The Web Design Business is Dead
There's too much Competition.
I know that "the web design business is dead" is a pretty dramatic statement. For the record, I don't think it's dead. I think it's going through a major transformation that most web design companies won't survive.
I did a search a little while ago on a yellow pages site and there are 28,402 companies categorized under "web site design" and 41,498 companies categorized under "web sites". This, of course, doesn't include the many small 1-5 person web design businesses who are too cheap to list themselves in the directory or smart enough not to waste their money on it. Then, there are the marketing and ad agencies that have gotten into website design, but still call themselves agencies.
There's a ridiculous amount of companies doing website design. Further, if the number of web designers that download HubSpot's free internet marketing resources are any indication, there are probably 100s of thousands of people or companies that call themselves web designers in the US. A full 15% of our leads are some kind of web or marketing agency.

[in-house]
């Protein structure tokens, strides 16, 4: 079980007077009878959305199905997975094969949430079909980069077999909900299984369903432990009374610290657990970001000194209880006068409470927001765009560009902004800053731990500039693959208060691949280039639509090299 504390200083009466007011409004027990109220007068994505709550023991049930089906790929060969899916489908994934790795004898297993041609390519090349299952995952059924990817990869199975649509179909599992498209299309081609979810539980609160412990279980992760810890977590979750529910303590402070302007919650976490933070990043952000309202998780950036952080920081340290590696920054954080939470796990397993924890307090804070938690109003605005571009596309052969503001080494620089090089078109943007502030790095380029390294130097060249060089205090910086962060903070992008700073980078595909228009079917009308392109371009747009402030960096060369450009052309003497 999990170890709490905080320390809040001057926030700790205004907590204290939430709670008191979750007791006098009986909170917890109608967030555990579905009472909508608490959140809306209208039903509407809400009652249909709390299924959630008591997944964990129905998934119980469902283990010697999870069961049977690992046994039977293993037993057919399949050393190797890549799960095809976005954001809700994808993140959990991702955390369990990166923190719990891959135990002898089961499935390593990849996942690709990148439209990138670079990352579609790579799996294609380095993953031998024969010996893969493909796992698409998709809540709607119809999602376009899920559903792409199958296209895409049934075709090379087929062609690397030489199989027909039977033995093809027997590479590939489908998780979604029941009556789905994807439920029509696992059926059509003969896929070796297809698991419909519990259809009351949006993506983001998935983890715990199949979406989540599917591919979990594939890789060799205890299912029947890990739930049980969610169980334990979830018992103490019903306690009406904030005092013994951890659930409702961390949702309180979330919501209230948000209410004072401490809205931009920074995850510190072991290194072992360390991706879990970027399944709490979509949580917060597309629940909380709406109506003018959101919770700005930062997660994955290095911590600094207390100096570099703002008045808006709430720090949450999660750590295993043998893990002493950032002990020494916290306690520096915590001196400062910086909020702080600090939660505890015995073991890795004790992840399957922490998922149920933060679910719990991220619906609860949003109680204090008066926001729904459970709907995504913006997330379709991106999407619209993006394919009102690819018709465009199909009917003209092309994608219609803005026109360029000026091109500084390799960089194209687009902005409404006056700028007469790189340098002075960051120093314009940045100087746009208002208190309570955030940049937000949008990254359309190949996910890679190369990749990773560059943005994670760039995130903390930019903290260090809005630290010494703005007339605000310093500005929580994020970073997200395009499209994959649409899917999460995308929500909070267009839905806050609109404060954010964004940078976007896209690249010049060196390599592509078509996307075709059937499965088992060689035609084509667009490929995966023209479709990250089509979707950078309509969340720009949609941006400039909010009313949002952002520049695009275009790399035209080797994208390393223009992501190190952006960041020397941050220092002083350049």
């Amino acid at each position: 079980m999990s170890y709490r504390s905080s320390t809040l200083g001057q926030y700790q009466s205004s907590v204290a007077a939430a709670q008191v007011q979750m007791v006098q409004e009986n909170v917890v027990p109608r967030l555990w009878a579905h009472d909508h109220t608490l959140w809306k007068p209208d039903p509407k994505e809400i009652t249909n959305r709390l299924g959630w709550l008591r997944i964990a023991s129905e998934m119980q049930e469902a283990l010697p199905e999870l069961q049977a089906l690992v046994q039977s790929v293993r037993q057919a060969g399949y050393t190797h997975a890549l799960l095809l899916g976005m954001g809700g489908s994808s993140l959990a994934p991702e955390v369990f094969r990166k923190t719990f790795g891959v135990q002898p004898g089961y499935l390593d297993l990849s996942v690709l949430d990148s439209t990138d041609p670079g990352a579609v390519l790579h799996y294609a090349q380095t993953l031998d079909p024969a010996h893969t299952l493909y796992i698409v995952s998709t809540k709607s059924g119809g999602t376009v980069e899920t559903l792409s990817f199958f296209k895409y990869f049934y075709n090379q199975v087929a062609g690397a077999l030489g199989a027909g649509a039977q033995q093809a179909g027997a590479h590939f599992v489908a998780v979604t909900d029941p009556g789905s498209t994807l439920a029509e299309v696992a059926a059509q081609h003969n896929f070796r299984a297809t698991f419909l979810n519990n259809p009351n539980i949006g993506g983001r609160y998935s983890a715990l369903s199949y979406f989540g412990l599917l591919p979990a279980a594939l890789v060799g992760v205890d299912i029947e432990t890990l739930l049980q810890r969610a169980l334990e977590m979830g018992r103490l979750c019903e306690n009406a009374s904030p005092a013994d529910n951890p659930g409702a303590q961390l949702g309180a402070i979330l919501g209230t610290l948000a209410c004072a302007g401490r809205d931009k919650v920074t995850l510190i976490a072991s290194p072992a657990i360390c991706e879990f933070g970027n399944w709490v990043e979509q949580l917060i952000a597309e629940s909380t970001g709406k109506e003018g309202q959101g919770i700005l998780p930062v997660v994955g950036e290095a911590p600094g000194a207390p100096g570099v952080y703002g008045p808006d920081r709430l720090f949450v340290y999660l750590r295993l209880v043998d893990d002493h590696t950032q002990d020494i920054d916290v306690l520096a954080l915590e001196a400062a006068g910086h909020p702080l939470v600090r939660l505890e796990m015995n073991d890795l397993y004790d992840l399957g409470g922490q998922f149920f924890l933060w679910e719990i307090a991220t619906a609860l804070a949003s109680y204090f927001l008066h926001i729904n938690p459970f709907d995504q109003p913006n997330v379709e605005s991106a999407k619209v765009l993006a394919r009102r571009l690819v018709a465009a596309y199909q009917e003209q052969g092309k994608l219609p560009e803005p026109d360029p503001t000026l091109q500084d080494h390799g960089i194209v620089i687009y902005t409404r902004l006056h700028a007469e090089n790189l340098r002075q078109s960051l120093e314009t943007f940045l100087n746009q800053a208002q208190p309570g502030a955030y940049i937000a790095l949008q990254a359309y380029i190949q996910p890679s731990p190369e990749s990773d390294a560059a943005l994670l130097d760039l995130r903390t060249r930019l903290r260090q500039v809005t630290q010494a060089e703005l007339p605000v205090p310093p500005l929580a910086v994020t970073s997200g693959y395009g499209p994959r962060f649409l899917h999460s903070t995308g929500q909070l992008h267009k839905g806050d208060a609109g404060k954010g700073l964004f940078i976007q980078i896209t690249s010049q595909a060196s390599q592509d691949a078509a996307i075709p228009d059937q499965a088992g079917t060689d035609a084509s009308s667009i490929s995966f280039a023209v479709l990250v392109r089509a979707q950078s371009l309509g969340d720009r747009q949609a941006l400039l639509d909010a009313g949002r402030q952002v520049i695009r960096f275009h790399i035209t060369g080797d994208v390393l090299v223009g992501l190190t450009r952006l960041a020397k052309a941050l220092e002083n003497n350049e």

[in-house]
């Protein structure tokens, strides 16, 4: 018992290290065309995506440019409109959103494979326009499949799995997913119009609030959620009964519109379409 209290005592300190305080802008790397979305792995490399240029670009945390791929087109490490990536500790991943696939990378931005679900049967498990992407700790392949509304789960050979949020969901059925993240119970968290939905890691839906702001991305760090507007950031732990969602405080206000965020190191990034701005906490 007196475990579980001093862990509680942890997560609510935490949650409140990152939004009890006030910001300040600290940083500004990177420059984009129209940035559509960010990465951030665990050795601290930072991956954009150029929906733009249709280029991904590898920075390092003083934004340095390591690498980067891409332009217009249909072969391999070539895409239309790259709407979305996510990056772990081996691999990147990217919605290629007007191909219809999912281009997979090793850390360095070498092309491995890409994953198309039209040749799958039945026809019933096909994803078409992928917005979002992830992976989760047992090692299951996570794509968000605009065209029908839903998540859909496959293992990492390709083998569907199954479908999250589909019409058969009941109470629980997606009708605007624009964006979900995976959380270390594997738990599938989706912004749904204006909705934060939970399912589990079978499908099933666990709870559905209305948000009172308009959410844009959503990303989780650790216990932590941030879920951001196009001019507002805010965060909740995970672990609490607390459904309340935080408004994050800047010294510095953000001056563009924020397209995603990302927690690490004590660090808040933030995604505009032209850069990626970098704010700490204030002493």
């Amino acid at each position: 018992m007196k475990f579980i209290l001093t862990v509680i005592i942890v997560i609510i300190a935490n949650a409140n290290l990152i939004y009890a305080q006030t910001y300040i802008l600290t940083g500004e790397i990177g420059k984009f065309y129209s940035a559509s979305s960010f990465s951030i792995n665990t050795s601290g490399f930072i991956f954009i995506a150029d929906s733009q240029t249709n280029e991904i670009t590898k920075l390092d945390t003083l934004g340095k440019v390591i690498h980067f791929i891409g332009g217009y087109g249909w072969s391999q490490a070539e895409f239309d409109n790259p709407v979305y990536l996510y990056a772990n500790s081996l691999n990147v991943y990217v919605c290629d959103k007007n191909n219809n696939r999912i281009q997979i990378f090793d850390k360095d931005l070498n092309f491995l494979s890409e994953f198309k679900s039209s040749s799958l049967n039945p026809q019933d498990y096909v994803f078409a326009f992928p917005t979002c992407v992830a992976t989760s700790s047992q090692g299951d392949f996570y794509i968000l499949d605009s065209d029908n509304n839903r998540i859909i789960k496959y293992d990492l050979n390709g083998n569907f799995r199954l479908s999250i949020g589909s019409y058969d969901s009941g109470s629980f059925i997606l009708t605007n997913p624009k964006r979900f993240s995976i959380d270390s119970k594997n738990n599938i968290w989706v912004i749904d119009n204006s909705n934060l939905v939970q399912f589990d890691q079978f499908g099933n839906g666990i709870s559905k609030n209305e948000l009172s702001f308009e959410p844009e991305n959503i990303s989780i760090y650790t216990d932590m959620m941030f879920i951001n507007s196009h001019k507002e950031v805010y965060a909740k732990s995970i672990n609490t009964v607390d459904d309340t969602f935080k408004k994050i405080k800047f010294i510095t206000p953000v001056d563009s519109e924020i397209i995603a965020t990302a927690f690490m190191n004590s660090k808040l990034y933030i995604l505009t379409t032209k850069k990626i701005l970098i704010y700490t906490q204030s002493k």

The industry is completely saturated.
Most of them won't admit it in public (many have admitted it to me in private), but websites that used to get built for $100k are going for $50k, $50k for $25k and the standard $5k small business website is now getting built for $2,500 by someone's nephew, someone in India or a low cost high volume web site shop. And many are not that much different. The high cost providers are not always the high quality providers anymore. There's too much competition.